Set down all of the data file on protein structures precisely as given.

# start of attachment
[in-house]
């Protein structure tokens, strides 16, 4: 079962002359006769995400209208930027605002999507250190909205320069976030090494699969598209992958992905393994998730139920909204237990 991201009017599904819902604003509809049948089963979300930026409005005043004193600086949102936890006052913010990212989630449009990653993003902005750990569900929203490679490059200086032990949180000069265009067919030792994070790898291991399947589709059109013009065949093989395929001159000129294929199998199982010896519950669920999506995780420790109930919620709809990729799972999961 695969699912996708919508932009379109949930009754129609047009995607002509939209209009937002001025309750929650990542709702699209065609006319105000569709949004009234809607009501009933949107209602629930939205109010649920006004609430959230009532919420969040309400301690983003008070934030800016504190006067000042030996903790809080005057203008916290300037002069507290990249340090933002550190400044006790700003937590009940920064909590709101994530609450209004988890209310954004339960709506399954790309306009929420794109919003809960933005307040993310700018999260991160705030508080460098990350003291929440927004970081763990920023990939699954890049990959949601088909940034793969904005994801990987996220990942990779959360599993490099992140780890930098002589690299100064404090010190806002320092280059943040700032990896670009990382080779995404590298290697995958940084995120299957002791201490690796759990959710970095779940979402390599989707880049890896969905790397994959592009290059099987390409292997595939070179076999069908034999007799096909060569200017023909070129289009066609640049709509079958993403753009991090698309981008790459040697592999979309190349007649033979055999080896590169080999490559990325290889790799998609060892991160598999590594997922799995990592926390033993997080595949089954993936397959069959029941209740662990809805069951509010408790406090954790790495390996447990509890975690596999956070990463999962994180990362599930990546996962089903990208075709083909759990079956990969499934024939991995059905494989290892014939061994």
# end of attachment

[in-house]
């Protein structure tokens, strides 16, 4: 079962002359006769995400209208930027605002999507250190909205320069976030090494699969598209992958992905393994998730139920909204237990 991201009017599904819902604003509809049948089963979300930026409005005043004193600086949102936890006052913010990212989630449009990653993003902005750990569900929203490679490059200086032990949180000069265009067919030792994070790898291991399947589709059109013009065949093989395929001159000129294929199998199982010896519950669920999506995780420790109930919620709809990729799972999961 695969699912996708919508932009379109949930009754129609047009995607002509939209209009937002001025309750929650990542709702699209065609006319105000569709949004009234809607009501009933949107209602629930939205109010649920006004609430959230009532919420969040309400301690983003008070934030800016504190006067000042030996903790809080005057203008916290300037002069507290990249340090933002550190400044006790700003937590009940920064909590709101994530609450209004988890209310954004339960709506399954790309306009929420794109919003809960933005307040993310700018999260991160705030508080460098990350003291929440927004970081763990920023990939699954890049990959949601088909940034793969904005994801990987996220990942990779959360599993490099992140780890930098002589690299100064404090010190806002320092280059943040700032990896670009990382080779995404590298290697995958940084995120299957002791201490690796759990959710970095779940979402390599989707880049890896969905790397994959592009290059099987390409292997595939070179076999069908034999007799096909060569200017023909070129289009066609640049709509079958993403753009991090698309981008790459040697592999979309190349007649033979055999080896590169080999490559990325290889790799998609060892991160598999590594997922799995990592926390033993997080595949089954993936397959069959029941209740662990809805069951509010408790406090954790790495390996447990509890975690596999956070990463999962994180990362599930990546996962089903990208075709083909759990079956990969499934024939991995059905494989290892014939061994």